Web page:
It is possible to register a Trade Mark in the form of a word/s and/or pictorial subject matter in respect of goods or services. The register of Trade Marks is divided up into a number of classes (42 classes) covering different goods and services so that a Trade Mark may need to be registered in one or more classes depending upon those goods or services with which the mark is to be used.
Where a Trade Mark has not been used before, it is advisable for a clearance search to be made to establish whether or not the same or a similar mark has been used in connection with the same or similar goods. It is inadvisable to use a Trade Mark which is the same as, or very similar to, a very famous brand name even if the Trade Mark is to be used on dissimilar goods. Where a Trade Mark is being used, not to apply to register the mark can result in loss of Trade Mark rights where another party applies to register the same mark for the same goods at a later date. In order for an unused Trade Mark to be registrable it has to be inherently distinctive or capable of distinguishing goods from those of another trader. Thus, the mark should not be directly descriptive of the goods or laudatory.
A capital letter R in a circle may be used to denote a registered Trade Mark and the capital letters TM in a circle may be used to denote the use of a Trade Mark which has not yet been registered.
It is not possible to amend the Trade Mark as applied for before registration although it possible to apply for a series of Trade Marks in one application at the outset.
It is possible to register all sorts of signs as Trade Marks, for example, smells or sounds. A big advantage of a Trade Mark is that there is no restriction on the length of term and the Trade Mark can be renewed indefinitely, unlike Patents and Registered Designs.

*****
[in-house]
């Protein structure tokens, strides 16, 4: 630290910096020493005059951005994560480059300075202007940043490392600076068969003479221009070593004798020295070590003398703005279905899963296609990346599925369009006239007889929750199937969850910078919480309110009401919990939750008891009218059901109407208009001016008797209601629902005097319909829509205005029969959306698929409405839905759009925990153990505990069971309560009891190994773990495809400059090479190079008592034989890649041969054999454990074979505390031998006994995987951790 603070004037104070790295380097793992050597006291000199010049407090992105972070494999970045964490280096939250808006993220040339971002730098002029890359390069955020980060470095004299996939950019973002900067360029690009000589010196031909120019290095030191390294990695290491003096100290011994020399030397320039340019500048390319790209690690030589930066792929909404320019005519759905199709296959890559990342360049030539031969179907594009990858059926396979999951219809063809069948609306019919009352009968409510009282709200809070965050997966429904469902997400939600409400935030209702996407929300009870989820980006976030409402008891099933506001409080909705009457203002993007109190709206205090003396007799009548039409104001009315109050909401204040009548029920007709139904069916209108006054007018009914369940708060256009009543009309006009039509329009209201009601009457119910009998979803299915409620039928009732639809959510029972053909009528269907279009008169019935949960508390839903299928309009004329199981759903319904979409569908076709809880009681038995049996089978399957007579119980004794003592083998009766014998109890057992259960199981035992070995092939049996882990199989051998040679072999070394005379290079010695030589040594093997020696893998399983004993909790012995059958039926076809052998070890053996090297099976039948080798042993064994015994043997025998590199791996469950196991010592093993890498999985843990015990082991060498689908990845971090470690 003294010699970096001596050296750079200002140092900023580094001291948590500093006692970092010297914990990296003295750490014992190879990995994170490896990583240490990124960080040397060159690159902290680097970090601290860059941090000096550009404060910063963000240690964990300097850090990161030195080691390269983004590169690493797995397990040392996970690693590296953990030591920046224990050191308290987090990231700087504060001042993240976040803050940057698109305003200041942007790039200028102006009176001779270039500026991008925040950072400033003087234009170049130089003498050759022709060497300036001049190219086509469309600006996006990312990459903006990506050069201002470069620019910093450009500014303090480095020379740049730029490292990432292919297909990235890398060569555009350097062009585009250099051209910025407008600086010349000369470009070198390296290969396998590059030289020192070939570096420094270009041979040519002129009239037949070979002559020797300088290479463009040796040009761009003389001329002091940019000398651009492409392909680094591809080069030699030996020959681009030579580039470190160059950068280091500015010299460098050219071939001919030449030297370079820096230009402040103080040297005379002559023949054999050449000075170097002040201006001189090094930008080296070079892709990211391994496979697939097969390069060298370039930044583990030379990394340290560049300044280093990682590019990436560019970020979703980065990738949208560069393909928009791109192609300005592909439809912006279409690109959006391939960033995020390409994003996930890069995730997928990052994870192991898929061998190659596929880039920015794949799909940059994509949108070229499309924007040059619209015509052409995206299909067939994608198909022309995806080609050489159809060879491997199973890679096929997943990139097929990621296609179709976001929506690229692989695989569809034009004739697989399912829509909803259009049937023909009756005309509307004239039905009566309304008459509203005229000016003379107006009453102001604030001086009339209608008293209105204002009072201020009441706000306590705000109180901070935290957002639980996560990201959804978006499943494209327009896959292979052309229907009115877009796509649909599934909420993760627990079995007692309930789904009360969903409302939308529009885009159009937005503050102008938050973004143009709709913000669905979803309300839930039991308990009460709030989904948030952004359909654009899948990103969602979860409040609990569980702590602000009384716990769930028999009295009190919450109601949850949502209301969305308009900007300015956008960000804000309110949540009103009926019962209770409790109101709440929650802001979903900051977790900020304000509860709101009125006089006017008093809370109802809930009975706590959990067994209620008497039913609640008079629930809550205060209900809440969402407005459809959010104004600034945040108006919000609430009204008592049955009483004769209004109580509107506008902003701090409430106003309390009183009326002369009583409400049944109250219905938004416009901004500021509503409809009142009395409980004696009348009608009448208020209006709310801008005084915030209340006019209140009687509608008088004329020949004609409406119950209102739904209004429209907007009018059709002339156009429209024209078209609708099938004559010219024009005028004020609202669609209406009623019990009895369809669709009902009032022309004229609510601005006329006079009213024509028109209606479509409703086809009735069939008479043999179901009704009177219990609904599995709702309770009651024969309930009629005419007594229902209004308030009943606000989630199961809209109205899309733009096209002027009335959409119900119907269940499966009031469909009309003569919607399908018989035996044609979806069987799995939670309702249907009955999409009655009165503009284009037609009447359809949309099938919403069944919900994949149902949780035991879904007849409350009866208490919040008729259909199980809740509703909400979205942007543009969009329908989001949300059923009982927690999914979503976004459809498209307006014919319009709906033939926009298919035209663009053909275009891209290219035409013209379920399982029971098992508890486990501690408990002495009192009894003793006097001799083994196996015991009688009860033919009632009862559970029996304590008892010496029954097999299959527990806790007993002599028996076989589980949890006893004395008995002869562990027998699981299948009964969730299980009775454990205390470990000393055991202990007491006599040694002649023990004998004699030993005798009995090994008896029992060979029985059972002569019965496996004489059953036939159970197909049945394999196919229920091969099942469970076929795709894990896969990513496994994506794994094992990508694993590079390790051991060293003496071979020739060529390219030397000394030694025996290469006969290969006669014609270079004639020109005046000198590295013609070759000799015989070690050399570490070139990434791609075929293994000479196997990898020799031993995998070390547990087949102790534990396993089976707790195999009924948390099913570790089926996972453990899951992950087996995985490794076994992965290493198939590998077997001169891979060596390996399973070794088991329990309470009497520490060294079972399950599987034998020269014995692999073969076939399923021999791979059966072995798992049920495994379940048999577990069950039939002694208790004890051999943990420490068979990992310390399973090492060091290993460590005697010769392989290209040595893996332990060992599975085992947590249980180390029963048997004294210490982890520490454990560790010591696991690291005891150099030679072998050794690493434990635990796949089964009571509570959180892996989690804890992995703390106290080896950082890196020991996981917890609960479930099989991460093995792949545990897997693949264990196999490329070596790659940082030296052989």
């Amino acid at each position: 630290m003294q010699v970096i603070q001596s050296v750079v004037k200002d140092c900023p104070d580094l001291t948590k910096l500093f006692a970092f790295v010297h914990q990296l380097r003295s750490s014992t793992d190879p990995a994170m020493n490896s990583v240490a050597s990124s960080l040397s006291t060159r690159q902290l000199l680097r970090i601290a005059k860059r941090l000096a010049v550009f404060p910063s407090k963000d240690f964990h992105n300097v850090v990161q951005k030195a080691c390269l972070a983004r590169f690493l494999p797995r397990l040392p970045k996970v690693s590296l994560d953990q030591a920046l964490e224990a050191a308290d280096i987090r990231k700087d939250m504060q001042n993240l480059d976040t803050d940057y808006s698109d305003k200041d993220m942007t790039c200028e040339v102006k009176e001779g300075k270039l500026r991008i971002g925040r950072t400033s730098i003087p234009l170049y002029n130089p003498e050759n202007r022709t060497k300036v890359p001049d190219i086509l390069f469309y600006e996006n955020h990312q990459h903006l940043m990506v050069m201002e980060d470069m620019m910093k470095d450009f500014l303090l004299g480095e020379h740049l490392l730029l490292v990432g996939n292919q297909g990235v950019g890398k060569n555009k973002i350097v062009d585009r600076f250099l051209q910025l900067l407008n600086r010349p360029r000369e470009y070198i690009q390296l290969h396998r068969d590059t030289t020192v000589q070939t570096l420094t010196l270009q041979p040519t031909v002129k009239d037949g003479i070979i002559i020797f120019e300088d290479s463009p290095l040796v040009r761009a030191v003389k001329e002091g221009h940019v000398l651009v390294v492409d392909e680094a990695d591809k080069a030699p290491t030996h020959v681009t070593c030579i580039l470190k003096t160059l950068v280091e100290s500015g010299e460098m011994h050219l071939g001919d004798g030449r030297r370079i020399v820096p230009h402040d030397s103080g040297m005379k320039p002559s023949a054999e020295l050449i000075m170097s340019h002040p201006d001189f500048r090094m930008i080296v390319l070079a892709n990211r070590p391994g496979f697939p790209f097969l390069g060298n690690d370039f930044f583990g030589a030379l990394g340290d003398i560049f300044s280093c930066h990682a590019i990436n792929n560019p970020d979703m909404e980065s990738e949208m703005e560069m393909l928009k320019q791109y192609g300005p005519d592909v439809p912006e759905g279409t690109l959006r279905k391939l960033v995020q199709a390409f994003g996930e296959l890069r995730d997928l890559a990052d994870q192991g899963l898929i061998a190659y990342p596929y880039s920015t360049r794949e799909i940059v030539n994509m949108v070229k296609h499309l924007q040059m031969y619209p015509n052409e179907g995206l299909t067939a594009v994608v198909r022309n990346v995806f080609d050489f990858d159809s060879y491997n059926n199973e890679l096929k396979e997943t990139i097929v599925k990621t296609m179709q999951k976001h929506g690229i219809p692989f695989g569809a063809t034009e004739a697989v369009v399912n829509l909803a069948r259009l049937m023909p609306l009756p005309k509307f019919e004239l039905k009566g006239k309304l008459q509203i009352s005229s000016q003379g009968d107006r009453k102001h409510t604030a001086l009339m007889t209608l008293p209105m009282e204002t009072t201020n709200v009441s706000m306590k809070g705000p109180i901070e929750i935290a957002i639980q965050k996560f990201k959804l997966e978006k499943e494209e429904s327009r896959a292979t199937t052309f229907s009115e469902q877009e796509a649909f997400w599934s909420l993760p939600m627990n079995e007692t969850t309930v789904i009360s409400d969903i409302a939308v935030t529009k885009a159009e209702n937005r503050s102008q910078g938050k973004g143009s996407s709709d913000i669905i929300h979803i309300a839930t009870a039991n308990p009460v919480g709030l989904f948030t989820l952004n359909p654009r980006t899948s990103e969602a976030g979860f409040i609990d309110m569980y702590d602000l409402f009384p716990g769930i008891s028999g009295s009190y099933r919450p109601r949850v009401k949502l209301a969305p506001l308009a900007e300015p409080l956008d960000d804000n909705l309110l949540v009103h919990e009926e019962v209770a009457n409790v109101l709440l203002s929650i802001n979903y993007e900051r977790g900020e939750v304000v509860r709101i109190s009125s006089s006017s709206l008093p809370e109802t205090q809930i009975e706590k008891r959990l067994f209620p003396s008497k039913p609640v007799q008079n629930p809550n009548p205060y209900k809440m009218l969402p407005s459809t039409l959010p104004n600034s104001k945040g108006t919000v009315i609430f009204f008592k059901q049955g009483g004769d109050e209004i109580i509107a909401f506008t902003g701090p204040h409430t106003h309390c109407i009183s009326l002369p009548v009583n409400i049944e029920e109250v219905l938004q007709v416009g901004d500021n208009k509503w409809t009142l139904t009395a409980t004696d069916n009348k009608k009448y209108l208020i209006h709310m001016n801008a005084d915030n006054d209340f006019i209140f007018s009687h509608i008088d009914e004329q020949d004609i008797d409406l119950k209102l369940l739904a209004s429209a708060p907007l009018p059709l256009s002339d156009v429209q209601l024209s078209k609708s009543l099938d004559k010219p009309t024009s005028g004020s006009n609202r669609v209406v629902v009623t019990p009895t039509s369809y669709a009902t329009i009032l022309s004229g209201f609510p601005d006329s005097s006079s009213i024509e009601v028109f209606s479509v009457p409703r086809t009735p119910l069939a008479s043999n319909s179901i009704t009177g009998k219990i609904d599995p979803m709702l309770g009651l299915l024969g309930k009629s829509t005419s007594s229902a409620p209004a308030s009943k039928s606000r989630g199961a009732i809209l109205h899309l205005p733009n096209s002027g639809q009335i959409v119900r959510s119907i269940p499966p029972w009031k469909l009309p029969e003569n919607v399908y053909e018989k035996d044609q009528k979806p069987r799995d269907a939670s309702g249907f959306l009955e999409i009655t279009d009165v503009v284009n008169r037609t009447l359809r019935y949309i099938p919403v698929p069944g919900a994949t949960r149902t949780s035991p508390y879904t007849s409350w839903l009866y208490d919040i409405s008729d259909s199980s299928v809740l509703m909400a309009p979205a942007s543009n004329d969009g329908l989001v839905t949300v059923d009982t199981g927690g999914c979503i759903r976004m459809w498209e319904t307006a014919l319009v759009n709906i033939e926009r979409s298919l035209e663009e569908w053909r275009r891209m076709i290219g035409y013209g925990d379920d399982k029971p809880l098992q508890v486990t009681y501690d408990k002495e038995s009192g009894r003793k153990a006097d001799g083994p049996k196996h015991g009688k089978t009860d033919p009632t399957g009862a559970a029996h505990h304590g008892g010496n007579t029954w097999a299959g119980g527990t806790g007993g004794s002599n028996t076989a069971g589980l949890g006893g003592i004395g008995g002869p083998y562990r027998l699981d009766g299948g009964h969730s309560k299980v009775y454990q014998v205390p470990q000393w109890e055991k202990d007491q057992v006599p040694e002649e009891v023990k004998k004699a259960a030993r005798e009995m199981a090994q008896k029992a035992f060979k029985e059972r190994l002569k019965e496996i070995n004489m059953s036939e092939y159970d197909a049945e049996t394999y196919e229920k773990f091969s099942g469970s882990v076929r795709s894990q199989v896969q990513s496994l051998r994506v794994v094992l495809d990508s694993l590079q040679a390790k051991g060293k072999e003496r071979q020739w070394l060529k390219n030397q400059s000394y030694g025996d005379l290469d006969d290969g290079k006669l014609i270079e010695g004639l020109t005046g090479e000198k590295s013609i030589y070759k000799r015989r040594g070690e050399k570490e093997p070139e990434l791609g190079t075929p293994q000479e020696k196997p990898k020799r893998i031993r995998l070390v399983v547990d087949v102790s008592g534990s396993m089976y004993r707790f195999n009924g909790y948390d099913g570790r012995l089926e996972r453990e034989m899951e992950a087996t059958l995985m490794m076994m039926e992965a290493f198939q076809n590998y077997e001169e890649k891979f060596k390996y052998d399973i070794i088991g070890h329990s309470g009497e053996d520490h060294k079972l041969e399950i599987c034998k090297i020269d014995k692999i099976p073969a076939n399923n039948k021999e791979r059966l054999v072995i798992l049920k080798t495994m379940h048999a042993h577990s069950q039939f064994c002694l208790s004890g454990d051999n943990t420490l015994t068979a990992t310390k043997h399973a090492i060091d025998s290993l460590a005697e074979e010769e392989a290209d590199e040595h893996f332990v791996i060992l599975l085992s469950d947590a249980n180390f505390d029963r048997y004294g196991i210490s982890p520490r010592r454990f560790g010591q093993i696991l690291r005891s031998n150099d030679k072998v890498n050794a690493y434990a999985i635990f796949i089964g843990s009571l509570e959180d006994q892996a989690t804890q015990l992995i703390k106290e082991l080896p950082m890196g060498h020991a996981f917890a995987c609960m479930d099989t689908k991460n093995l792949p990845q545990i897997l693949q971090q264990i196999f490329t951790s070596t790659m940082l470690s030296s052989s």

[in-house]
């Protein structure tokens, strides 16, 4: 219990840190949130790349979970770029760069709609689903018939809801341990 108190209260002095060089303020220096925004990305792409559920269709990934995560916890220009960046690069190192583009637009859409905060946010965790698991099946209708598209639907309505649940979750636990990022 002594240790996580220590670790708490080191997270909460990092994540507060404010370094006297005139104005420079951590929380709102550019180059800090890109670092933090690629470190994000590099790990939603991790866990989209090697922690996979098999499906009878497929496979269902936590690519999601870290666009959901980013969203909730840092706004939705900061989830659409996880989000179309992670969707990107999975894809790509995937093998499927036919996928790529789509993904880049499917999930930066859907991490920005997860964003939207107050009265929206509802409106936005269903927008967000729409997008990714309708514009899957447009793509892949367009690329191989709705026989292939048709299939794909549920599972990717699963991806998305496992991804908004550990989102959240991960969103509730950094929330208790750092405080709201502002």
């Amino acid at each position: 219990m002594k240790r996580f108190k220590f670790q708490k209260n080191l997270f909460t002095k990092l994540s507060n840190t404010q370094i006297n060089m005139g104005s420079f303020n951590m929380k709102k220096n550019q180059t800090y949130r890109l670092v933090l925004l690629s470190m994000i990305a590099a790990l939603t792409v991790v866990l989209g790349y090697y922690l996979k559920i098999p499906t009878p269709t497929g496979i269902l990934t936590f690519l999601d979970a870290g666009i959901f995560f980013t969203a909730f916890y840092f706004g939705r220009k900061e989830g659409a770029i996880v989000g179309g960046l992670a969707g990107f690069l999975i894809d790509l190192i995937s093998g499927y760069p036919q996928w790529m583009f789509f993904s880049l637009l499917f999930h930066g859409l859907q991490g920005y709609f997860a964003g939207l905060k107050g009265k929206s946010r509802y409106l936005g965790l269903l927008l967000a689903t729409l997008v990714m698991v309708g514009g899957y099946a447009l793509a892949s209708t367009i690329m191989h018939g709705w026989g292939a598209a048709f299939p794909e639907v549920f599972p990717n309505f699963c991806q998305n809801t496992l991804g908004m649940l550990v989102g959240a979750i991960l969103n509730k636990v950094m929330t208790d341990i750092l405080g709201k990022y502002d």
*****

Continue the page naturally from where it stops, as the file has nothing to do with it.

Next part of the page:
It is possible to obtain an International Trade Mark Registration and also a European Community Trade Mark Registration.
The registration of a Trade Mark at the Trade Marks Registry has nothing to do with registering a company name at Companies House. To register a Trade Mark, the mark is subject to rigorous examination by the Trade Marks Registry and once registered confers statutory rights. The register at Companies House is merely a record of company names and does not confer any rights whatever. Registration at Companies House merely means that no other company has been recorded on the register which has an identical name but use of that company name could still infringe another party's statutory rights.
The cost of applying to register a Trade Mark will depend on the number of classes of the register involved and on the number of marks and artwork required.The initial filing costs may be about £480 + VAT for a straightforward application.